Energy Saving Opportunity Scheme (ESOS) – what you need to know

The Energy Saving Opportunity Scheme (ESOS) is the UK implementation of new EU legislation, requiring a mandatory programme of energy audits for “large enterprises”. This blog post will provide answers to some key questions about the new legislation.

Who does it apply to?

ESOS applies to any “large enterprise”, which is a business with more than 250 employees, a turnover exceeding 50m euros and a balance sheet exceeding 43m euros (these criteria should be met from 31st December, 2014).

It is also important to be aware that companies viewed as standalone SMEs can also be applicable if they are part of a UK or EU group containing other UK entities which are large.

What do you have to do to comply with ESOS?

You must perform an audit of 90% of total energy use for a one year period and identify/evaluate efficiency opportunities, informing the Environment Agency of these.

Your first energy audit must be conducted by 5th December,2015. The approximate cost to each business will be £6,600 over a four-year cycle.

You will also need to appoint a ‘Lead Energy Assessor’ – this person will need to be registered through an approved professional body.

What will happen if you do not undertake an ESOS assessment?

Failure to notify the Environment Agency of compliance will result in a penalty of up to £50,000 and/or an additional daily penalty of £500 for each day that your business remains non-compliant. These details may also be publicised.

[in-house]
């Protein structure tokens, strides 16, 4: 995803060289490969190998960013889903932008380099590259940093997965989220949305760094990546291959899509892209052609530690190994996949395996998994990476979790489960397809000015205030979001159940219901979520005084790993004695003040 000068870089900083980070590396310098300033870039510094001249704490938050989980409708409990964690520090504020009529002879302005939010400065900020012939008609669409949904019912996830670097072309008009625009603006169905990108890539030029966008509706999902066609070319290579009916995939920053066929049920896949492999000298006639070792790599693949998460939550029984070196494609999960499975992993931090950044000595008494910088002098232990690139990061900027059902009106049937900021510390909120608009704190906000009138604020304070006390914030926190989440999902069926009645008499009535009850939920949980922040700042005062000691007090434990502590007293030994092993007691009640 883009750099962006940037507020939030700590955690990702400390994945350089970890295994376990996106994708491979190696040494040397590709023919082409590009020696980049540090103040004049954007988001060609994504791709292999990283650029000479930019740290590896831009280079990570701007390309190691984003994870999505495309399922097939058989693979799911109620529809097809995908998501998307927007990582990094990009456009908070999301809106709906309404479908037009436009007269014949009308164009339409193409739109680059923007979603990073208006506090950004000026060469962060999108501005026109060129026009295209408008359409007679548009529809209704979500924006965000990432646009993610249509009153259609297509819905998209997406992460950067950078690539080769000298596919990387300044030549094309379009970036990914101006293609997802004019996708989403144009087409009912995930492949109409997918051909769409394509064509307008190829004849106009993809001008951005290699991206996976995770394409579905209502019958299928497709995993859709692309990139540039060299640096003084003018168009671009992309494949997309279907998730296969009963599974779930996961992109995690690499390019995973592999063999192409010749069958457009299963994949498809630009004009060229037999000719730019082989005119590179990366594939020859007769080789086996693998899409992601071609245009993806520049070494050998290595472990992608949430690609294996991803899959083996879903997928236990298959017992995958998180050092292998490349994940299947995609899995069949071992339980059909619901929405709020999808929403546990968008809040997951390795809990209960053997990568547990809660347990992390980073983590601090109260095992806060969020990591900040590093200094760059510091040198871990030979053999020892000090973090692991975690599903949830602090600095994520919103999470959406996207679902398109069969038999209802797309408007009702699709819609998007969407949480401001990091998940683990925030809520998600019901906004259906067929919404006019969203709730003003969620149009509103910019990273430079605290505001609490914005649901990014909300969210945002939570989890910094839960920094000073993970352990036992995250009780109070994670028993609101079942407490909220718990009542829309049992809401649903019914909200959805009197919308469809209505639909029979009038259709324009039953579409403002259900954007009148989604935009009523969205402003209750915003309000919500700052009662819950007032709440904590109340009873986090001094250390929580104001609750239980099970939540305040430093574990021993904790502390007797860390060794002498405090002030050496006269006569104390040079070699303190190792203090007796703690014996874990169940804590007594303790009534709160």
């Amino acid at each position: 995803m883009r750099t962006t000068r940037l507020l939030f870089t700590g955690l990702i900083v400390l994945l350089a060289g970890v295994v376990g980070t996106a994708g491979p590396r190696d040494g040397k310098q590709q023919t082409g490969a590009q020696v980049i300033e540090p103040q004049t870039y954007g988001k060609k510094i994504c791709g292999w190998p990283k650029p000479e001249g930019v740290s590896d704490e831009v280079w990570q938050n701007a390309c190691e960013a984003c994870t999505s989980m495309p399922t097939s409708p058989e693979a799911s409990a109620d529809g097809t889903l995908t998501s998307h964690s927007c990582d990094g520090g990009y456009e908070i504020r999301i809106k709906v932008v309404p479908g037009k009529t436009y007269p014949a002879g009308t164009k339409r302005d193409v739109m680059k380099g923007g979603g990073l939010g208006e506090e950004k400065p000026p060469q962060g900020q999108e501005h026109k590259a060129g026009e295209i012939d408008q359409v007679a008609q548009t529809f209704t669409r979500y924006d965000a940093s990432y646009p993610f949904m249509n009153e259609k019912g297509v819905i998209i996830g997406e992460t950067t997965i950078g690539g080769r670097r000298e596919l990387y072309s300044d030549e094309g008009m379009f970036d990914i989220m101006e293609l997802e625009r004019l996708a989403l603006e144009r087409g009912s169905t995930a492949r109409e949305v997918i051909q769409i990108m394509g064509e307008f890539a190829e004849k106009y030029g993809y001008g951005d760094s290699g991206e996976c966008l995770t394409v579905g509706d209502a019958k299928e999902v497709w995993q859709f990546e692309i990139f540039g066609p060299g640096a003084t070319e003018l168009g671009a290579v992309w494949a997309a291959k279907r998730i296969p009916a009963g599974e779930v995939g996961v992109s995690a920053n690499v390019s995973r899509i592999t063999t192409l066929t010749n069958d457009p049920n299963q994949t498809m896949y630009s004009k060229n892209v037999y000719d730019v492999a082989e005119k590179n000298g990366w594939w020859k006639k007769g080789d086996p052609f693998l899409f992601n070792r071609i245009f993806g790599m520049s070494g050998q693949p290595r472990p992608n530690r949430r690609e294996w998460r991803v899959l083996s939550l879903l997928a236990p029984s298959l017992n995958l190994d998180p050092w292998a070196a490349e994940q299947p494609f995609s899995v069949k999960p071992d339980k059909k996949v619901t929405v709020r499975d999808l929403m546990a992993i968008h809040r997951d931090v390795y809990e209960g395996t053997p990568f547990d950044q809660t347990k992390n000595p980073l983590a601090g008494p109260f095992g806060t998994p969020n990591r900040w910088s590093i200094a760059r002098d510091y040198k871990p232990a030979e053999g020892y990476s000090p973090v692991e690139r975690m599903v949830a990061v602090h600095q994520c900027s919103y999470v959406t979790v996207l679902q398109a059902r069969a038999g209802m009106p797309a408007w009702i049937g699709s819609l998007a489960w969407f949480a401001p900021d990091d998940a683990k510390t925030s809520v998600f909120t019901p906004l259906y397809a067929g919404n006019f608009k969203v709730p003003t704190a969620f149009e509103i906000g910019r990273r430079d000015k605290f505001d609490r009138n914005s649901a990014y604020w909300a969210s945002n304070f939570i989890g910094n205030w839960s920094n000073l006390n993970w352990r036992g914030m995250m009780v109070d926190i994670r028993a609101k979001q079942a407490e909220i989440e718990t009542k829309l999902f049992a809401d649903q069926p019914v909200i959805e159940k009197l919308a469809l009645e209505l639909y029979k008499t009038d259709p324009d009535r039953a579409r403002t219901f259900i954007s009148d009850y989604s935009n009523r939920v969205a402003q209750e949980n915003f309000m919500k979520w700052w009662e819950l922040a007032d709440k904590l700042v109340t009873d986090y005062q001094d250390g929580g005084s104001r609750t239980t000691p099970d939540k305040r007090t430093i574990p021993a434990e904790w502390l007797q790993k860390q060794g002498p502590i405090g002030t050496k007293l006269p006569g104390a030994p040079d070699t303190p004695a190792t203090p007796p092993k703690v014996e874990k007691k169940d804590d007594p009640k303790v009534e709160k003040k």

Important points:

  • Plan ahead – there is a greater risk of penalty if you leave it until the last minute and it will also be more difficult to find and book in a lead assessor. Use your assessor early in the process to find out the best way to save time and money.
  • The penalty is final – failure to comply will result in the penalty as outlined above. You cannot simply pay a fine to void non-compliance.

For further advice regarding ESOS, please contact us on 0191 285 0321.

Calling all manufacturers – it’s almost time for the 2015 MHA Manufacturing Survey

Next week we will open our annual Manufacturing Survey. This year’s survey is sponsored by Lloyds Bank and will focus on 7 core areas; the business as a whole, your post-election wish list and views concerning the EU referendum, recruitment and skills, funding, energy & sustainability.

The survey will be sent to thousands of manufacturers and engineers across the UK. Along with our colleagues in the Manufacturing Group of our national association MHA, we will look at the anonymised data and use it to summarise trends, identify opportunities and threats for manufacturers and look at other ways in which we can help our manufacturing clients. Where appropriate, we will also be putting pressure on the government to take more action to support manufacturers and engineers.

We want to understand your view of the upcoming year so we’re asking you to help us by completing a brief online survey which we will be sending to you next week. The survey will take you no longer than 10-15 minutes and once the data has been analysed we will provide you with a full report detailing the findings with commentary from the prestigious WMG – the Manufacturing Group at the University of Warwick and from Philippa Oldham CEng MIMechE, Head of Transport and Manufacturing at the Institution of Mechanical Engineers.

Amongst other things, last year’s survey showed respondents predicting that they would see growth in 2015 but having concerns over a developing skills gap. You can read the full 2014 Survey report here.